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July 23, 2024

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Picking Up Wider Reception (Kittridge Records)

By: Stan Hall

When a band achieves a modest level of success, there's often a fear of the plateau. Is this as far as the good fortunes can be taken?

Should the band break up? Become resigned to playing the same small clubs and recording low budget albums until apathy, from both fans and within the band, sets in? Like a couple wrestling with the question of a lifelong commitment, the members have to figure out whether -- and how -- to take their relationship to the next level.

The Portland, Oregon neo-psychedelic pop band UHF is at this crossroads as it begins to push for a wider audience -- a process that guitarist-bassist Jordan Leff says is "like Darwinism -- and it's not even that fair!"

Welcome to the music industry, lads. But UHF has two compelling reasons to go all out in a bid for international stardom.

First, the core of the group consists of Leff and his identical twin brother Jeremy, the band's vocalist-keyboardist, and since they're stuck together their whole lives anyway, they might as well see what happens. Non-blood relatives Matt Johnson (drums) and Jeff Nelson (bass/guitar) aren't exactly clamoring to end the journey at this point either.

Second and most importantly, UHF's third album, If It Was Easy, is an artistic breakthrough and a clear indicator that the band isn't done growing. Produced with great clarity by Gregg Williams (Dandy Warhols, the Bella Fayes), the record collects 10 vibrant, accessible songs, performed with redoubled skill, enthusiasm and conviction. And unlike UHF's promising but spotty previous efforts, Pieces (2000) and Lottery (2001), its major influences -- the Small Faces, the Kinks, the Pretty Things, early Who -- are not the story this time around, but a starting point. If It Was Easy finds UHF establishing its musical identity, leading the listener to think, "Coldplay and Travis made it big. Why not these guys?"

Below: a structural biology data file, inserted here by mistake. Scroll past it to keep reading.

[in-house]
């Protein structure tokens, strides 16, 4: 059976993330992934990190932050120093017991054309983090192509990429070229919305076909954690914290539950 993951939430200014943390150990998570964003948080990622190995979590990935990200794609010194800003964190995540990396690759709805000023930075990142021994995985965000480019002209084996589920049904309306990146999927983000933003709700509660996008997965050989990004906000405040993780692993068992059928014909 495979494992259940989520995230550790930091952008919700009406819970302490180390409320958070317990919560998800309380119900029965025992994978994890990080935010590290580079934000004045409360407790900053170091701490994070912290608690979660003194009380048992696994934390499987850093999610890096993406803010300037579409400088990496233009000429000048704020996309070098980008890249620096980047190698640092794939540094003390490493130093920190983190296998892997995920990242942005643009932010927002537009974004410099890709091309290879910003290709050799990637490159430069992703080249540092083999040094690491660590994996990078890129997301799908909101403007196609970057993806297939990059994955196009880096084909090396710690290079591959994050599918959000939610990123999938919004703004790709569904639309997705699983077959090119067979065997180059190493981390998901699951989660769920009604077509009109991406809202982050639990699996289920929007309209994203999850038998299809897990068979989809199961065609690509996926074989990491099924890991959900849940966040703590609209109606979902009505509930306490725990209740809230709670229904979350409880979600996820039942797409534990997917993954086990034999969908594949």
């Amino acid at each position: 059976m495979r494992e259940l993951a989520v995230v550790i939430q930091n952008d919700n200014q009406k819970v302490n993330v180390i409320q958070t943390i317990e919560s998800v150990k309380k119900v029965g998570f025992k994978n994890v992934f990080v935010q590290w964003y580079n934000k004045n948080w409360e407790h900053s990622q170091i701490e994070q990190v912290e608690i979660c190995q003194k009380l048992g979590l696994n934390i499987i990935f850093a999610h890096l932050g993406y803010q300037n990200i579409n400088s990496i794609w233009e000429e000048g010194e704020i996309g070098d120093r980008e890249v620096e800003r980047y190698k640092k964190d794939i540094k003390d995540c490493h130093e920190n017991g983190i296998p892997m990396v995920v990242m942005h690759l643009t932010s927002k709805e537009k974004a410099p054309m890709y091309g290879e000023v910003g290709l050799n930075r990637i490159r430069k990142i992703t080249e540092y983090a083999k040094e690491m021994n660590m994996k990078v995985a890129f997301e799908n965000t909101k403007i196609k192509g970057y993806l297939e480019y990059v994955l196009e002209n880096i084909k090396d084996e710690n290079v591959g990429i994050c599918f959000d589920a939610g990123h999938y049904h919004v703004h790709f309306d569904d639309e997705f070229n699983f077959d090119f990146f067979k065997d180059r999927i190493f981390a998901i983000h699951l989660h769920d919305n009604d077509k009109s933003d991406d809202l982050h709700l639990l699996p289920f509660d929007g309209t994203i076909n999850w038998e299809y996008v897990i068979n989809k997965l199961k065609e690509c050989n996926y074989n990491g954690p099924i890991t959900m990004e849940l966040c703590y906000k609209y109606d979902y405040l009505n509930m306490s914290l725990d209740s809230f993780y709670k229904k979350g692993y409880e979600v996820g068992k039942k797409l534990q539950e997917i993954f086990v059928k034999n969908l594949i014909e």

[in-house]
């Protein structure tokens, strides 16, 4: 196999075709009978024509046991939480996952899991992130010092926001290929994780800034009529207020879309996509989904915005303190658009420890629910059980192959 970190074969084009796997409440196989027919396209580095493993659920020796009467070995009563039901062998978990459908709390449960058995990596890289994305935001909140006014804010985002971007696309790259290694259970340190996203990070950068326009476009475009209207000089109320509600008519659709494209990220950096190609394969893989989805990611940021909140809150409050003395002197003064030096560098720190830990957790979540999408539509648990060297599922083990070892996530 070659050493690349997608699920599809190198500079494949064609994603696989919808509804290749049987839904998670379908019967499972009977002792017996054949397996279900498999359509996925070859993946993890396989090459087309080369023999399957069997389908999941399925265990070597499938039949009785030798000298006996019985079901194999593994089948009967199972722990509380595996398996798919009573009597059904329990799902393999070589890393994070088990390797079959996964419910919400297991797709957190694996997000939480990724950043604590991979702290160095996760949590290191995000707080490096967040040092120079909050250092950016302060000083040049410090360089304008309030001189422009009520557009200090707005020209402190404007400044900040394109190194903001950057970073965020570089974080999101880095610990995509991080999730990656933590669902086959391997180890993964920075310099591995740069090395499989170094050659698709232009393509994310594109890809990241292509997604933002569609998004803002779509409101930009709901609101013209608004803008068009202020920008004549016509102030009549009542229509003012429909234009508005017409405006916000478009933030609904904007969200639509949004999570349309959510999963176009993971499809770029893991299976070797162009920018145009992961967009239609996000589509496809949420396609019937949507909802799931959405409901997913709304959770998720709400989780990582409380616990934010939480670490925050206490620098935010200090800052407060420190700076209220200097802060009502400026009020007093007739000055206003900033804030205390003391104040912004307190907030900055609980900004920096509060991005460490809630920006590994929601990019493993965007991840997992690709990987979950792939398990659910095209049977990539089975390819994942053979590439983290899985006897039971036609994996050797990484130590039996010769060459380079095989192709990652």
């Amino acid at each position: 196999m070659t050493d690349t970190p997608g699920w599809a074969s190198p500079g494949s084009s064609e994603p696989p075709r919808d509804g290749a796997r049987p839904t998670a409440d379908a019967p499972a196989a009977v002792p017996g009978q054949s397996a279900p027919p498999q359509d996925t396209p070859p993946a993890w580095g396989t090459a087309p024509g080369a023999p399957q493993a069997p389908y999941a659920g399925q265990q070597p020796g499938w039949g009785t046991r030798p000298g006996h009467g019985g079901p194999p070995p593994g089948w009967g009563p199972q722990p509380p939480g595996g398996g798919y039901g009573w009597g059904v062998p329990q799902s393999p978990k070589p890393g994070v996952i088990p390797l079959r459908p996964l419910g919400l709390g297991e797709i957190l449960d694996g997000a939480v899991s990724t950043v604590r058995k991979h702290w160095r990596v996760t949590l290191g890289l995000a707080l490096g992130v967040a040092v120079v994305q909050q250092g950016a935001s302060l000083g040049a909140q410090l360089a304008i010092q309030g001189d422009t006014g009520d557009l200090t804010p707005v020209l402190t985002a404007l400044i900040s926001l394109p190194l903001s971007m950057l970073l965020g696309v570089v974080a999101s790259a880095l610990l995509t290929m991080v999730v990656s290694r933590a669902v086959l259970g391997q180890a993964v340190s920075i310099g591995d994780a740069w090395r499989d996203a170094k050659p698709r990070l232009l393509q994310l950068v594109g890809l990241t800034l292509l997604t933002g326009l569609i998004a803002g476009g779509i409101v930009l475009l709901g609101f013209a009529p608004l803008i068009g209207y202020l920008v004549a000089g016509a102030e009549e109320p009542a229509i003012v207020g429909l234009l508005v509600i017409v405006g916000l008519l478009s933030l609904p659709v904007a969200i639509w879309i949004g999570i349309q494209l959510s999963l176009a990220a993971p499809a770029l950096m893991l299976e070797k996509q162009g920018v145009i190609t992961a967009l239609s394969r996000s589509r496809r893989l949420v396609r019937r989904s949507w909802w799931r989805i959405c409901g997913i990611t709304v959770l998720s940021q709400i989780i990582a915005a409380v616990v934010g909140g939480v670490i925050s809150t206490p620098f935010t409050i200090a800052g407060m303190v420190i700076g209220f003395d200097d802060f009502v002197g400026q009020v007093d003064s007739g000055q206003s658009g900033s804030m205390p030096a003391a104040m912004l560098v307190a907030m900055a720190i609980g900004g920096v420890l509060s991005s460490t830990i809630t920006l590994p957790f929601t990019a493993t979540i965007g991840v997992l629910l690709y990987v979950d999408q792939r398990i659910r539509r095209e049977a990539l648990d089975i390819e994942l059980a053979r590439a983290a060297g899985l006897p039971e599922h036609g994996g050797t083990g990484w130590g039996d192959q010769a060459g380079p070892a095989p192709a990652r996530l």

The band agrees that working with Williams, rather than self-producing as before, helped improve focus and discipline -- the album-making process, from tracking to mixing, took only two months of work, not bad for such a detailed result -- and provided an objective viewpoint. "We went in with 30 to 35 songs and let Gregg pick which 10 would go on the album," says Jeremy Leff. "It made for a better album and cut out the arguments. We fought for things here and there, but for the most part we totally trusted his judgment."

It was a good move for these highly prolific songwriters, who despite keeping a one album per year pace still have whole alternate albums of unreleased songs in its repertory. But unfortunately, for practical reasons, these songs aren't available to the public. "We can't really afford to put out more than one record a year," laments Jordan Leff.

"And we end up not ever using a lot of older songs, because we just enjoy the newer stuff we're working on," Johnson explains.

"There are some strong older songs that will stay in our minds and we think, 'ah, maybe we can use those,' until someone tells us they suck," says Jordan Leff. "That's one of the fun things about working with somebody outside the band. They can give you some perspective -- 'I think you just like that song because it's new. It's not as strong as this other one.'"